More evidence that Picasso is a favorite among art thieves. A sketchbook containing 33 drawing by Pablo Picasso was stolen from the Picasso Museum in Paris. The theft was discovered this afternoon. It is believed that the book was held in an unlocked (!) display case on the first floor of the museum. There are not many details at this point, but I wonder if perhaps a visitor walked off with it? Or it may have been an after-hours break-in.
David Nishimura picked up on a couple of major seizures last week in Paris and Moscow which indicate the illicit trade in antiquities is still going strong.
First, the BBC reports that in Paris over 650 Malian objects were seized at the Charle de Gaulle airport (see picture from BBC). The artifacts included axe heads, flintstones, and rings. Most of the objects dated from a couple thousand BC, however some may have been over 200,000 years old. These objects should soon be returned to Mali, however the archaeological context surrounding them is of course lost. There is no word on what may have alerted the French authorities to this shipment. It seems there were “[looking] out for artefacts being exported from specific countries such as Mali”.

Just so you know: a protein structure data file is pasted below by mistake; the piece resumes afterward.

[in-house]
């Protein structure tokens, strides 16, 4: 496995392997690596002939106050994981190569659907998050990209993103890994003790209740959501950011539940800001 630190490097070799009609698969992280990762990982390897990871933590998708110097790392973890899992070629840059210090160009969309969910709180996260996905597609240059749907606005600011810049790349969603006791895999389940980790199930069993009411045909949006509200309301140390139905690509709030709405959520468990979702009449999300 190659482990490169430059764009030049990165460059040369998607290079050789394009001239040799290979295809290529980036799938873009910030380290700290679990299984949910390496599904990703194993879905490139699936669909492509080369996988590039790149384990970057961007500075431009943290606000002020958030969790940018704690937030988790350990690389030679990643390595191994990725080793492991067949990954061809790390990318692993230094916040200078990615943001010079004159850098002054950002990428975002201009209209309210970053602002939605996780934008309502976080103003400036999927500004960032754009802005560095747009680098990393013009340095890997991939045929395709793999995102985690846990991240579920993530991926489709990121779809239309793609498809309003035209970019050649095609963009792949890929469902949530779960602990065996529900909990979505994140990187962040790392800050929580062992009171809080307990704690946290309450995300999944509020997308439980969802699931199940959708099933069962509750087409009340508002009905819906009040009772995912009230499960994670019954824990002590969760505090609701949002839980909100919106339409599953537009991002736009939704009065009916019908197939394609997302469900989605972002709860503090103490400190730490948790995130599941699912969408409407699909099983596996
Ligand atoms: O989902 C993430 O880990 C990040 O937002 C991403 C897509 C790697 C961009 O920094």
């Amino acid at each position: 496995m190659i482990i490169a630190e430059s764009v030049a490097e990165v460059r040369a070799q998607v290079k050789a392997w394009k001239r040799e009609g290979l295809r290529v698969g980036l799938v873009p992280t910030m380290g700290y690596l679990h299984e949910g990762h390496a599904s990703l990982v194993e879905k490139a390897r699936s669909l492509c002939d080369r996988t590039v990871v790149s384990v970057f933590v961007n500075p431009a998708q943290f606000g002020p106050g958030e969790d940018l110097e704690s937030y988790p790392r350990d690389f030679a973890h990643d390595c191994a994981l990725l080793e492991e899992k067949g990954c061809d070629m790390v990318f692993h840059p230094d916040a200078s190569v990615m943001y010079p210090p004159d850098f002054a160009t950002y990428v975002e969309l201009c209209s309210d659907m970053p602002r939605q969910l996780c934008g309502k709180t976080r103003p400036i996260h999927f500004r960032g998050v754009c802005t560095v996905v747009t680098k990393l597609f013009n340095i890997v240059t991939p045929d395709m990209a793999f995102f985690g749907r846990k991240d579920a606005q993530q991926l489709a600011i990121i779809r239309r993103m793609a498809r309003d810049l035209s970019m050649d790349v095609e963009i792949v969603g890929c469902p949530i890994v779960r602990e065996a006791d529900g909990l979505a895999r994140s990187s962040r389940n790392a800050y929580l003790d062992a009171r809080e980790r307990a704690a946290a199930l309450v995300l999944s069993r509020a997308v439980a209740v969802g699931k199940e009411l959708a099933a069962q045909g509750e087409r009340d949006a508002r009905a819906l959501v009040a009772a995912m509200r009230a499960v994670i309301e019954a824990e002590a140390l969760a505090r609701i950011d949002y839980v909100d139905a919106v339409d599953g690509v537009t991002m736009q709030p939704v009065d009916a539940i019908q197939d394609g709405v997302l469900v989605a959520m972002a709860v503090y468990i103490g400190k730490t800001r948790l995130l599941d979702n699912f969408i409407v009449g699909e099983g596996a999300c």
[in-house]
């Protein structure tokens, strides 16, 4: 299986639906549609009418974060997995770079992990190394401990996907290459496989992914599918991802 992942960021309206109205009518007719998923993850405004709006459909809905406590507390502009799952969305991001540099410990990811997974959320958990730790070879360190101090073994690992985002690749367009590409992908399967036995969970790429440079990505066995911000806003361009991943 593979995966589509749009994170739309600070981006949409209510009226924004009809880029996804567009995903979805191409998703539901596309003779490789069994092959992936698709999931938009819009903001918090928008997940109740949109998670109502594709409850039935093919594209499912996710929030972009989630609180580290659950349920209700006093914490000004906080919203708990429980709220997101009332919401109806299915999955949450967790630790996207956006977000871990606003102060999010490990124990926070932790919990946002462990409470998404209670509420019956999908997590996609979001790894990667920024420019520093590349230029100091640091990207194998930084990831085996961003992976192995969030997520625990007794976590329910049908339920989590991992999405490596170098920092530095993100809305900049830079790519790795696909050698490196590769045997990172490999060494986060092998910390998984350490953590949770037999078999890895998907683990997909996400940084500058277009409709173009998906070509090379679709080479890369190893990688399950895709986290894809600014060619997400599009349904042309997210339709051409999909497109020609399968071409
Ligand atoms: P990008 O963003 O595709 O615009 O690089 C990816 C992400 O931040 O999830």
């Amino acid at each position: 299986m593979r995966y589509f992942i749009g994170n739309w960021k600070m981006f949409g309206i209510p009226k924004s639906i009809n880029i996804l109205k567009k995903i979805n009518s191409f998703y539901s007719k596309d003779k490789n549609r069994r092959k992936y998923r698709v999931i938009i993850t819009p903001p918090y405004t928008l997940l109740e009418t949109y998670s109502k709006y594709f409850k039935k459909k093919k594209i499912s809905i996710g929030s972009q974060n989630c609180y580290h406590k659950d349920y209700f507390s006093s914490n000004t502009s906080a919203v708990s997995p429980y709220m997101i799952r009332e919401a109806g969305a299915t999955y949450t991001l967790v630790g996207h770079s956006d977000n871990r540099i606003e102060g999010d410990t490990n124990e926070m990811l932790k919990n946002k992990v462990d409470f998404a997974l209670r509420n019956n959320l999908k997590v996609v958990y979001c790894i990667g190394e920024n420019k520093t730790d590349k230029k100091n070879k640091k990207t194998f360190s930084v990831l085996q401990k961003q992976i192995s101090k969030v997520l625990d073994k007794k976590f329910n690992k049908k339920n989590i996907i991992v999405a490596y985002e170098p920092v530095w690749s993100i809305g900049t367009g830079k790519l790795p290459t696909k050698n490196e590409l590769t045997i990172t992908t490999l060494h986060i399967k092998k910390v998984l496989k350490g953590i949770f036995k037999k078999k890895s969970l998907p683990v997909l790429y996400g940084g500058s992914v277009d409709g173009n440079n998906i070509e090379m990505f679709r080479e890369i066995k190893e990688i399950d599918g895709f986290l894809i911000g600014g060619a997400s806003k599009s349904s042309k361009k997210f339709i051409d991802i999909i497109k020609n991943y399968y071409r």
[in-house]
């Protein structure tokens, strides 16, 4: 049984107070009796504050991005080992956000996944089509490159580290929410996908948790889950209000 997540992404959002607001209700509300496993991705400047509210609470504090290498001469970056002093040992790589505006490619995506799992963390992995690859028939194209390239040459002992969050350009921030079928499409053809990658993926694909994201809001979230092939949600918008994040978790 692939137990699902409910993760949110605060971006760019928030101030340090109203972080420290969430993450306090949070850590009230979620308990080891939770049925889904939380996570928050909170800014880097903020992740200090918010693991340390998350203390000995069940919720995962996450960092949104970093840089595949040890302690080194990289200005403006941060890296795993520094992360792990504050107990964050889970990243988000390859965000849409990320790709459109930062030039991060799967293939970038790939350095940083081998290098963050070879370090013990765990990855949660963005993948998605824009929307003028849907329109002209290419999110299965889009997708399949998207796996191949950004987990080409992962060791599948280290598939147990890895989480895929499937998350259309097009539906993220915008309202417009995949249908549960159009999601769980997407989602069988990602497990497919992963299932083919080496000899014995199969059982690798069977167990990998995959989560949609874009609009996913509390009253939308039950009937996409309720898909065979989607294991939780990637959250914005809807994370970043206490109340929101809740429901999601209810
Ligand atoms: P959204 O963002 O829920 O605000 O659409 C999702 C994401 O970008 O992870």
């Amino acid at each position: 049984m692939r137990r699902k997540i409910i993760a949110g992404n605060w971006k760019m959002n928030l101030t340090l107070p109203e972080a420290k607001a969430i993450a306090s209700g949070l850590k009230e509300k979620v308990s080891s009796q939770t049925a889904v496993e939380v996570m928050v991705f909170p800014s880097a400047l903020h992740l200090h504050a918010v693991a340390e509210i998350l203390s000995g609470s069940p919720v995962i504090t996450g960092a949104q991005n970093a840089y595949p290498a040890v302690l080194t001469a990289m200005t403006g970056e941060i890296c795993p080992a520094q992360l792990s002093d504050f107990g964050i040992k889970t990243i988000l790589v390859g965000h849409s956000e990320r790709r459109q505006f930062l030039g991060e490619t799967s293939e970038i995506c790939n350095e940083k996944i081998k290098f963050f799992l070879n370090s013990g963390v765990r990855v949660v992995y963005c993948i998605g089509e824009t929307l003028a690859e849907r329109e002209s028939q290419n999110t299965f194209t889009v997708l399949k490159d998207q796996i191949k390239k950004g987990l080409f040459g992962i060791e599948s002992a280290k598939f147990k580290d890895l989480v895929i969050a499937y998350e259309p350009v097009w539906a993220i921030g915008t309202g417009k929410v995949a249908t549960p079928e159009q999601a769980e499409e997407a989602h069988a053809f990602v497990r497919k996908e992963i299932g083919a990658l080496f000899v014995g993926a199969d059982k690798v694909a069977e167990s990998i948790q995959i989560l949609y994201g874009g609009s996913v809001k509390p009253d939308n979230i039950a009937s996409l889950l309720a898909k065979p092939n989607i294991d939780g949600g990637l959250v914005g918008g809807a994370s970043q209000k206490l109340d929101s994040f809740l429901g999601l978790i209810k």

A similar story from from Moscow: MosNews reported last week that Russia’s “cultural watchdog” agency had seized Byzantine-era items from Turkey. Some of the objects appear to have been taken from the Museum of Anatolian Civilizations in Ankara back in 1963.
Both shipments were seemingly on their way to American dealers and collectors.